Report Calls for Radical Change to Governance of Remote Australia

A major independent report has recommended sweeping changes to the way the residents and communities of remote Australia are consulted, treated and serviced by governments.

The report “Fixing the hole in Australia’s Heartland” is the result of more than three years consultation and research by the remoteFOCUS Group, which is facilitated by Desert Knowledge Australia.

It will be launched at Parliament House, Canberra at 11 am (AEST) today (Monday 10 September).

The remoteFOCUS Group says in the report that remote Australia is facing a crisis of disengagement, ineffective government arrangements, and national indifference.

The report states that despite good intentions, nearly all current government policies, funding mechanisms and programs are inadequate or demonstrably failing.

The remoteFOCUS Group is a group of concerned Australians with extensive experience in dealing with Remote Australia, which has embarked on a major engagement and discussion process to develop practical alternative options and models to greatly improve governance, policy and infrastructure and service delivery in relation to remote Australia.

The Group believes there is a compelling case for new systems and approaches to remote area governance which must embrace genuine participation of local residents and organisations in policy, administration and financial decisions on matters which affect them.

“Unless major changes are made to governance, policies and infrastructure and service delivery practices ‐ there will be dire economic, social, cultural, environmental and security consequences for Australia as a whole, with many of these consequences already becoming apparent,” says the convenor of the group, The Hon Fred Chaney, AO.

Mr.Chaney, a former Federal Indigenous Affairs Minister, is Chair of Desert Knowledge Australia, the national organisation (headquartered in Alice Springs) which initiated the remoteFOCUS program. Desert Knowledge Australia is committed to creating social and economic opportunities in Australia’s desert and remote areas.

“Is the current governance of remote Australia good, or even adequate? We think not. Is it fair and just? We think not,” he says.

Mr Chaney says the Group believes Australia cannot call itself a nation while “there is this hole in our heartland”.

The remoteFOCUS report responds to two fundamental questions: What is going wrong in remote Australia? And, how can it be fixed?

“And ultimately there is a strong need for an on-going institution such as an Outback Commission that has the mandate and authority to focus on remote Australia and its regions, change the dynamic of under-development that afflicts the regions, and sustain a momentum for change and regional coordination that is specific to remote Australia.”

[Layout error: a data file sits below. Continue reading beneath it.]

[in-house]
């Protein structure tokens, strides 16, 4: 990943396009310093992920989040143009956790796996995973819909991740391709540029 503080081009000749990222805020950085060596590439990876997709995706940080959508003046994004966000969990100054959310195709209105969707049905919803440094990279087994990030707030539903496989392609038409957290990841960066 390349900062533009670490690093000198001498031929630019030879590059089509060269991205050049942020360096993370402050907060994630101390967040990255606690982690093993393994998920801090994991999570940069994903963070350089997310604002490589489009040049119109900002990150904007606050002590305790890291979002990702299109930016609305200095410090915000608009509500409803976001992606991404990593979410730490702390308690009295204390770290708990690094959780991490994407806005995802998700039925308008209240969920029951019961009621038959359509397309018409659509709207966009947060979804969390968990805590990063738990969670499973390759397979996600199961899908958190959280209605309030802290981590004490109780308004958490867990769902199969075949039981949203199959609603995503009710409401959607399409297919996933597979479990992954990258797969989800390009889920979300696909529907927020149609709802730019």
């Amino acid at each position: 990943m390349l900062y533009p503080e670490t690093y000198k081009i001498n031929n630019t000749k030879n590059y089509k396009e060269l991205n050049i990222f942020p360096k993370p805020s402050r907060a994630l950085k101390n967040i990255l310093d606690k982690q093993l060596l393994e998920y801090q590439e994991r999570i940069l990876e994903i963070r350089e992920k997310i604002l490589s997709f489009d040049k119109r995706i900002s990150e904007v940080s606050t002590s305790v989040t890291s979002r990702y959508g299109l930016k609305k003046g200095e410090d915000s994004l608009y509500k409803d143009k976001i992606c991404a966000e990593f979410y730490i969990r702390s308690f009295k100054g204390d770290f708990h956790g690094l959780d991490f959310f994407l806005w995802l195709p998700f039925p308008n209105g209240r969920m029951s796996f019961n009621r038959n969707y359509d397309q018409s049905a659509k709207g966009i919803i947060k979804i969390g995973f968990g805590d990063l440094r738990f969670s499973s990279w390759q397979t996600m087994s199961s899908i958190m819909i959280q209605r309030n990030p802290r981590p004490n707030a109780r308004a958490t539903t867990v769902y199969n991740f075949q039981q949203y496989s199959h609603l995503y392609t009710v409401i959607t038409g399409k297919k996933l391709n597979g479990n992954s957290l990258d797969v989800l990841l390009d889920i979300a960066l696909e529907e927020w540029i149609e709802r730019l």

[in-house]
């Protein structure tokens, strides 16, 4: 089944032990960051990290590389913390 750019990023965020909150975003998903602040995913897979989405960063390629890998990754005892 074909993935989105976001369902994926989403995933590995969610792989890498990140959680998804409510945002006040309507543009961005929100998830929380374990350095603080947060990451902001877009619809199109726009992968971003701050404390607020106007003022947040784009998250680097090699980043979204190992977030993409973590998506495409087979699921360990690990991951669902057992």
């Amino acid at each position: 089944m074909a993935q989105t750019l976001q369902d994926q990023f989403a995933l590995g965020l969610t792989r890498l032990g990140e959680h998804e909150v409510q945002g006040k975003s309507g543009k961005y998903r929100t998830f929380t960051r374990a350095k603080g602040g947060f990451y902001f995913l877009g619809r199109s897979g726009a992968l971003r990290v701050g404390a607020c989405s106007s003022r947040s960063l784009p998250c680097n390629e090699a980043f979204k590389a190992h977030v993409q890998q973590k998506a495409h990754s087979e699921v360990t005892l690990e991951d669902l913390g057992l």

According to the Director of the remoteFOCUS Group, Dr Bruce Walker, reform of this nature and scope will not be easy, nor will it be uniform.

“The remoteFOCUS report is principally concerned with the way government is structured to make decisions and carry them out. Our intent is to fix the hole in Australia’s heartland,” Dr Walker says.

“This report should not be news to government since we have also drawn evidence from governments’ own reports, reviews, policy statements and political promises. It certainly is not news to the people of remote Australia”, he says.

Dr Walker says that the sense of disconnect and discontent recorded in the group’s extensive consultations across remote Australia “is captured in the five things people have constantly told us they want but don’t get: A say in decisions which affect them; Equitable and sustainable financial flows; Better services and a locally responsive public service; Local control and accountability where possible; and inclusion in a greater Australian narrative”.

Mr Chaney reinforced the need for strong leadership.

“It is now not a case of whether or not we know what to do, but rather a case of having the collective will to do it. The market will not define the national interest in remote Australia and its peoples. Only political and civic leadership will drive the necessary reforms, “ he says.

Click here to view the “Fixing the hole in Australia’s Heartland” report or click here to order a copy.

For media inquiries, or interviews with:

  • The Hon Fred Chaney AO, Director of remoteFOCUS,
  • Dr Bruce Walker, or
  • CEO of Desert Knowledge Australia, Mr John Huigen.

Please contact:
Desert Knowledge Australia Media Liaison JEANETTE WORMALD
M 0418 810 785 | E jeanette.wormald@desertknowledge.com.au